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im not sure if this question is suitable for GIS

I'm working on a software that displays a map, like this ![enter image description here][1]

i also have some export functions which exports the the about image as .bmp/.Tiff/.Jpg/.PNG/.Wmf/.SVG

This is .TIFF export ![enter image description here][2]

Now i have to export it as GeoTiff also

The software i am working on is in Delphi 7.


i have come across this steps to creating a geotiff

but since i am new to GeoTIFF , i am stuck after the 1st point.


so please tell me is it possible to convert the .TIFF file to .geotiff?

what i have tried

remotesensing geotiff

how to write geotiff files in delphi possibly-compressed

but i cant figure out how to create the meta data for the tiff to create the geoTiff

share|improve this question
from your mapdisplay, is it possible to obtain the below information? values of the four corners and center 2.Pixel size(in x and y directions) in mapdisplay – vinayan Apr 5 '12 at 8:01
@vinayan : values of the four corners and center this is possible... 2.Pixel size(in x and y directions) in mapdisplay i didnt get you... pixel size as in? – TheGeo Apr 5 '12 at 9:05
2.Pixel size(in x and y directions) in mapdisplay you mean pixel size of the each point on the map? – TheGeo Apr 5 '12 at 9:09
would you consider marking any of the below as answers if your problem is solved? – vinayan Apr 24 '12 at 11:40
up vote 6 down vote accepted

There is a little bit of information which might help you in your task. First you may need to download FWTools inorder to use geotifcp and listgeo.

Create a TIFF File(You already did it..) Let us call it initialtif.tif

find the image width and height(from where you saved it). Image Width and Height

imageWidth = 1016
imageHeight = 551

Create a World File for our initialtif.tif using the below parameters.

From Wiki, the World File is defined as below. Refer below image for details. mapWidth and mapHeight are to be measured from your map application.

Line 1: A: pixel size in the x-direction in map units/pixel = mapWidth/imageWidth
Line 2: D: rotation about y-axis = 0
Line 3: B: rotation about x-axis = 0
Line 4: E: pixel size in the y-direction in map units, almost always negative[3] = -mapHeight/imageHeight
Line 5: C: x-coordinate of the center of the upper left pixel = C
Line 6: F: y-coordinate of the center of the upper left pixel = F

Enter these 6 numbers on a text file and save as initialtif.tfw

World File Details

Get a GeoTiff(say reference.tif) in the same Coordinate System/projection. Get one from your friends or create it yourself using Qgis/Arcgis..

extract metadata from GeoTiff using listgeo command(In Windows..)

listgeo -proj4 reference.tif >metadata.txt

Create GeoTiff using geotifcp command

geotifcp -g metadata.txt -e forWorld.TFwx forWorld.TIF finaltiff.tif
share|improve this answer
+1, awesomely simple explanation. but still i can get Line 1: A: pixel size in the x-direction in map units/pixel = mapWidth/imageWidth how to get it? – TheGeo Apr 5 '12 at 12:27
is it ? 13141548/551 in case of your example – TheGeo Apr 5 '12 at 12:30
@PresleyDias - It will be (13141548/1016)..width divided by width.. – vinayan Apr 5 '12 at 14:37

The world file is VERY simple and this is most of the meta data you need to convert your .tif to a geotif. While we're on the subject, in most GIS applications, if you have a world-file, you don't need to convert to geotiff or JP2000 or any other format where the geotocation information is embedded. The GIS will look for and read the world file.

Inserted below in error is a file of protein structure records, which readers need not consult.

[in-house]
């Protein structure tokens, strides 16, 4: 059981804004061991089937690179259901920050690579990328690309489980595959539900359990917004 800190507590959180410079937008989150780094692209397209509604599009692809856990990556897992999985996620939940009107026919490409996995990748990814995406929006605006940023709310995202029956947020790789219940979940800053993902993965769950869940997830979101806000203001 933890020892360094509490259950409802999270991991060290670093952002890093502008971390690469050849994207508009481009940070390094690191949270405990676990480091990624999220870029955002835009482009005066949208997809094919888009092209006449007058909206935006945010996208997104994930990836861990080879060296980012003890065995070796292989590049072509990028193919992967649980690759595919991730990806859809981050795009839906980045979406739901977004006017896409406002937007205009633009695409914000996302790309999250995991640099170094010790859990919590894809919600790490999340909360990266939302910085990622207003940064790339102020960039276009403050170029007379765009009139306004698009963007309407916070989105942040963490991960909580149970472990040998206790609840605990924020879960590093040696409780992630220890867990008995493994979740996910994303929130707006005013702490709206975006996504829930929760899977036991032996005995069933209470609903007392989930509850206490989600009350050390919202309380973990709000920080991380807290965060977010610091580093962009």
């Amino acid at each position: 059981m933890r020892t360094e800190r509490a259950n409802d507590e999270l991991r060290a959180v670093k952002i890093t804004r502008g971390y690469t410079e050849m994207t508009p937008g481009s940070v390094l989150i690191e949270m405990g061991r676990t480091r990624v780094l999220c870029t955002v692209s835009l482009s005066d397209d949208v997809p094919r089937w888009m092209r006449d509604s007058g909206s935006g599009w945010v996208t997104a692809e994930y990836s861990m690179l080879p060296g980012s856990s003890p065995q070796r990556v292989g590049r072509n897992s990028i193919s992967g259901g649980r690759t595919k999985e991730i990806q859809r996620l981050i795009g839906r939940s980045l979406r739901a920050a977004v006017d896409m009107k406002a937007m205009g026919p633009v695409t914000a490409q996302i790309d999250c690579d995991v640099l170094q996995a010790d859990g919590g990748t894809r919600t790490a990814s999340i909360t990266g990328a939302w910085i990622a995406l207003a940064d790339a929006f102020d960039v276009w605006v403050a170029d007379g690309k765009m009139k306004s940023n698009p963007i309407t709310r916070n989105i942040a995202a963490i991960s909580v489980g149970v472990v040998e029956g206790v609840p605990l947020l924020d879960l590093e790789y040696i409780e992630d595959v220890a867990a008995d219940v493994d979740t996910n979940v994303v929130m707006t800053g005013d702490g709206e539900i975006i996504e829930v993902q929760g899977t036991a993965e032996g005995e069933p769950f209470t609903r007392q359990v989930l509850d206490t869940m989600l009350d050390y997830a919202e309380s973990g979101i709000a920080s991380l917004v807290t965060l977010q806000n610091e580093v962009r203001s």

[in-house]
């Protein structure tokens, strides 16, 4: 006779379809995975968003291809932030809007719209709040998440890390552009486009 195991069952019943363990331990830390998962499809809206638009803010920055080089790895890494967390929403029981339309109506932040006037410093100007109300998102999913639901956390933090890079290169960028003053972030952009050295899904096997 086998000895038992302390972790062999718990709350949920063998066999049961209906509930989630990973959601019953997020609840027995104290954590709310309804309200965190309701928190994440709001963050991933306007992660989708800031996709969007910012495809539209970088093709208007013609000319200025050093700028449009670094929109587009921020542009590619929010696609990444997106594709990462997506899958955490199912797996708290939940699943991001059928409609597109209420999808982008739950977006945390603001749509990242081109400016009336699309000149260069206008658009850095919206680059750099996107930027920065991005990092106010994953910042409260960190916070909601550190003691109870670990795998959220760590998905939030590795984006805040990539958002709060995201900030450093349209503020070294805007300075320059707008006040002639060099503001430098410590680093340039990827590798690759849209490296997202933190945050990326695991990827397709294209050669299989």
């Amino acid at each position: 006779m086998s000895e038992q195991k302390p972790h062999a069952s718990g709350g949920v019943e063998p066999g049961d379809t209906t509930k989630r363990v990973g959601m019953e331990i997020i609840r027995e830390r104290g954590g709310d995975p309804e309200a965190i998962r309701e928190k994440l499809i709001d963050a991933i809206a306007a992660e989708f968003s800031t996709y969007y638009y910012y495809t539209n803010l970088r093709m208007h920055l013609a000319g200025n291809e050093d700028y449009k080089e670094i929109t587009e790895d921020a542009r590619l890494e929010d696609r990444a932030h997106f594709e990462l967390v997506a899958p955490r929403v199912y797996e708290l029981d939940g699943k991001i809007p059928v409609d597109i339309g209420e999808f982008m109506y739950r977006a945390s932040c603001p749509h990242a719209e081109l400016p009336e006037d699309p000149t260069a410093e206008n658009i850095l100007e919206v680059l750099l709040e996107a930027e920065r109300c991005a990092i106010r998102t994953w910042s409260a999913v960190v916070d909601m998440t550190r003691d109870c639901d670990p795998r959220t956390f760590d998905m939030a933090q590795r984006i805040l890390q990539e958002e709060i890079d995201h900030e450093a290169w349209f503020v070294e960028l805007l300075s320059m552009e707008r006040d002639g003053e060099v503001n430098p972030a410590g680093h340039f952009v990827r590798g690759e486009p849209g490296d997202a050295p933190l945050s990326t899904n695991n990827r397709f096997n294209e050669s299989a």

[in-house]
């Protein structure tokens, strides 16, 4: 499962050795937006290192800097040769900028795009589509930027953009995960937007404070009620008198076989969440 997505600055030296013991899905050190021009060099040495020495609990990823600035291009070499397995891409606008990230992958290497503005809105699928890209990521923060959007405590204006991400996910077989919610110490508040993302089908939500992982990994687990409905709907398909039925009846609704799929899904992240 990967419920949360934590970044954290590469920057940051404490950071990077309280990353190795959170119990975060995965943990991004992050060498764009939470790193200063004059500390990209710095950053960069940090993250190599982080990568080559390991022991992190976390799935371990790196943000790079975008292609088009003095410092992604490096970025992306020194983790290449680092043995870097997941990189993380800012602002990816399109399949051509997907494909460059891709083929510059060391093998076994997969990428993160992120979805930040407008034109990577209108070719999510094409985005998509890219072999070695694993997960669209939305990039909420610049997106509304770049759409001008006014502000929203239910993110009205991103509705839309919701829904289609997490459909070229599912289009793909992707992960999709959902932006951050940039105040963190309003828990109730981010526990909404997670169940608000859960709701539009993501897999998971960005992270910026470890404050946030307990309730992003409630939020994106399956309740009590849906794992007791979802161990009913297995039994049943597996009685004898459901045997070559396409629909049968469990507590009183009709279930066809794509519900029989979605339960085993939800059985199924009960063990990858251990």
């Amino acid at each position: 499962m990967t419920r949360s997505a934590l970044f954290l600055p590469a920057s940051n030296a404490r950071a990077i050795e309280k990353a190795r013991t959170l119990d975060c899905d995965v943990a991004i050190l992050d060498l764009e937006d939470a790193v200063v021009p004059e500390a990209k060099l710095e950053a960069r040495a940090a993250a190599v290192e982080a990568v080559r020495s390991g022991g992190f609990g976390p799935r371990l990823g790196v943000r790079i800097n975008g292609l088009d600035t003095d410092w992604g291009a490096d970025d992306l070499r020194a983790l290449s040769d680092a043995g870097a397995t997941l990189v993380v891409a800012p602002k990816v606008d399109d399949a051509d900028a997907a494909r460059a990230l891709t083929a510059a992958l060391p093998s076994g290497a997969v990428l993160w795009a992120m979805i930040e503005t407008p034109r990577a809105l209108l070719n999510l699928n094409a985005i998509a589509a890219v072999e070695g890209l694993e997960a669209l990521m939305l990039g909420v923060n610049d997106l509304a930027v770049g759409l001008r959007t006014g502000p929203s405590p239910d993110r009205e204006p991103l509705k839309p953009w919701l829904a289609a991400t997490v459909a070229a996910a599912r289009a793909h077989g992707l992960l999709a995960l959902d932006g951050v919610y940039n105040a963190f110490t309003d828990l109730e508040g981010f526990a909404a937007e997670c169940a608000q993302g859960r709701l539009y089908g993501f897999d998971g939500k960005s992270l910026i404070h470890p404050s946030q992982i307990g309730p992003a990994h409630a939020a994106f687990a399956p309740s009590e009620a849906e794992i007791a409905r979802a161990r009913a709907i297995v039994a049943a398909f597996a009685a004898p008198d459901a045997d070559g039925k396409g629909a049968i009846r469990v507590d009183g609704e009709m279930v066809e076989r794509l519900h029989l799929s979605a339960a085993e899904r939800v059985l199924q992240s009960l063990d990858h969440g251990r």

A world file has a similar extension as the image format except the last letter is a 'w'. So the world file for a tiff is '.tfw', for a '.bmp' it is '.bpw', for a '.jpg' it is '.jpw' and so on.

A good description of the world-file can be found here. From that and the image dimensions, you should be able to write your own world file by hand. For example, below is a world file for a random tiff off my hard-drive. In my case the units are meters. The bits in brackes are my annotations:

2.50  (pixel size in the x-direction in map units)
0.00  (rotation about y-axis)
0.00  (rotation about y-axis)
-2.50  (pixel size in the y-direction in map units)
450001.250  (x-coordinate of the center of the upper left pixel)
1209998.750  (y-coordinate of the center of the upper left pixel)

That's it!

Alternatively you could make a geotiff in one step using GDAL (see gdalwarp). You effectively are pluging in all this information into the command-line parameters plus you can set the out-going projection too. This would be my preference to the four-step process described in the link. You will note from the documentation that 'geotiff' is the default output format, so you don't even have to specify it!

share|improve this answer
+1,ok, nice explanation, but how to get the 2.50 (pixel size in the x-direction in map units) pixel size? – TheGeo Apr 5 '12 at 12:16
Divide the width of the image in realworld units by the number of pixels to get meters per pixel for each direction. You should know the width in real-world units from when you create the image and get the image dimensions in pixels from the image file's properties. – MappaGnosis Apr 5 '12 at 12:30
The problem with world files is that they don't contain full spatial reference information - datums, projections etc. So they are not trully equivalent to full GeoTIFF metadata. – Igor Brejc Apr 8 '12 at 12:17

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